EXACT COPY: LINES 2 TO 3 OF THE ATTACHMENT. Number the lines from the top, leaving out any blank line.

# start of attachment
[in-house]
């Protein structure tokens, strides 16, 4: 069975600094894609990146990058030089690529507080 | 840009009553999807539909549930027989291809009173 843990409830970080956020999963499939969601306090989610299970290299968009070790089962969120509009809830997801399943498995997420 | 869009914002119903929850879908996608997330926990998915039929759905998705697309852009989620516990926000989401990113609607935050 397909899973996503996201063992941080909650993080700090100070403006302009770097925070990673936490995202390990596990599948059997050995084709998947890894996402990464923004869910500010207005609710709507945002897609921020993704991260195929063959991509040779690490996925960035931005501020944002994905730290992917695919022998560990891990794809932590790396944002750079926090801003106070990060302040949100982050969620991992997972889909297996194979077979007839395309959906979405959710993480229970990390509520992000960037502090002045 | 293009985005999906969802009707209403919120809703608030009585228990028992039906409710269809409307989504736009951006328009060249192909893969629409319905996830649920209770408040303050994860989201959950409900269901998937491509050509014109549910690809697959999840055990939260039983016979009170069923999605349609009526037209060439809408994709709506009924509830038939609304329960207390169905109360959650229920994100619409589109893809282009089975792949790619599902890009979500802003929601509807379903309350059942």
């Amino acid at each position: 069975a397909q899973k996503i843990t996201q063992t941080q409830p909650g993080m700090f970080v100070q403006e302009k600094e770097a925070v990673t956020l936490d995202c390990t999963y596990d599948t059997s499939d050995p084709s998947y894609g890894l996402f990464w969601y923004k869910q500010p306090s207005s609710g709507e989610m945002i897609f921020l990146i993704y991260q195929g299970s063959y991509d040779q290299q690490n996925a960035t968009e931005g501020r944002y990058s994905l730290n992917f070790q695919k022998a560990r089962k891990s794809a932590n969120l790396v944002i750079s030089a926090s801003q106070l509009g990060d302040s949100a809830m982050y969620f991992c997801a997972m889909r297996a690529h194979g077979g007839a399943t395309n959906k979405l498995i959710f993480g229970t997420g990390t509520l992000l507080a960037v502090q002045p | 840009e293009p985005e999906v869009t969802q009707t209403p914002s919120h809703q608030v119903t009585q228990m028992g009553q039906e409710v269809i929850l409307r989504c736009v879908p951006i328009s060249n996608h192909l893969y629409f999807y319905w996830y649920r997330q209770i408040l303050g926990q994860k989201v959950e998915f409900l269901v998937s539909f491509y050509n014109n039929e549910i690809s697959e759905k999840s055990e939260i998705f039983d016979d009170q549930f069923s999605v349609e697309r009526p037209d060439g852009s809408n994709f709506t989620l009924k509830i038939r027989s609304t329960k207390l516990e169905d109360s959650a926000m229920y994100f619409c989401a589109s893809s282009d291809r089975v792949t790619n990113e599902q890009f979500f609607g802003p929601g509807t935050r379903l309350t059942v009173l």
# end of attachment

């Protein structure tokens, strides 16, 4: 069975600094894609990146990058030089690529507080 | 840009009553999807539909549930027989291809009173 843990409830970080956020999963499939969601306090989610299970290299968009070790089962969120509009809830997801399943498995997420 | 869009914002119903929850879908996608997330926990998915039929759905998705697309852009989620516990926000989401990113609607935050 397909899973996503996201063992941080909650993080700090100070403006302009770097925070990673936490995202390990596990599948059997050995084709998947890894996402990464923004869910500010207005609710709507945002897609921020993704991260195929063959991509040779690490996925960035931005501020944002994905730290992917695919022998560990891990794809932590790396944002750079926090801003106070990060302040949100982050969620991992997972889909297996194979077979007839395309959906979405959710993480229970990390509520992000960037502090002045 | 293009985005999906969802009707209403919120809703608030009585228990028992039906409710269809409307989504736009951006328009060249192909893969629409319905996830649920209770408040303050994860989201959950409900269901998937491509050509014109549910690809697959999840055990939260039983016979009170069923999605349609009526037209060439809408994709709506009924509830038939609304329960207390169905109360959650229920994100619409589109893809282009089975792949790619599902890009979500802003929601509807379903309350059942």
């Amino acid at each position: 069975a397909q899973k996503i843990t996201q063992t941080q409830p909650g993080m700090f970080v100070q403006e302009k600094e770097a925070v990673t956020l936490d995202c390990t999963y596990d599948t059997s499939d050995p084709s998947y894609g890894l996402f990464w969601y923004k869910q500010p306090s207005s609710g709507e989610m945002i897609f921020l990146i993704y991260q195929g299970s063959y991509d040779q290299q690490n996925a960035t968009e931005g501020r944002y990058s994905l730290n992917f070790q695919k022998a560990r089962k891990s794809a932590n969120l790396v944002i750079s030089a926090s801003q106070l509009g990060d302040s949100a809830m982050y969620f991992c997801a997972m889909r297996a690529h194979g077979g007839a399943t395309n959906k979405l498995i959710f993480g229970t997420g990390t509520l992000l507080a960037v502090q002045p | 840009e293009p985005e999906v869009t969802q009707t209403p914002s919120h809703q608030v119903t009585q228990m028992g009553q039906e409710v269809i929850l409307r989504c736009v879908p951006i328009s060249n996608h192909l893969y629409f999807y319905w996830y649920r997330q209770i408040l303050g926990q994860k989201v959950e998915f409900l269901v998937s539909f491509y050509n014109n039929e549910i690809s697959e759905k999840s055990e939260i998705f039983d016979d009170q549930f069923s999605v349609e697309r009526p037209d060439g852009s809408n994709f709506t989620l009924k509830i038939r027989s609304t329960k207390l516990e169905d109360s959650a926000m229920y994100f619409c989401a589109s893809s282009d291809r089975v792949t790619n990113e599902q890009f979500f609607g802003p929601g509807t935050r379903l309350t059942v009173l």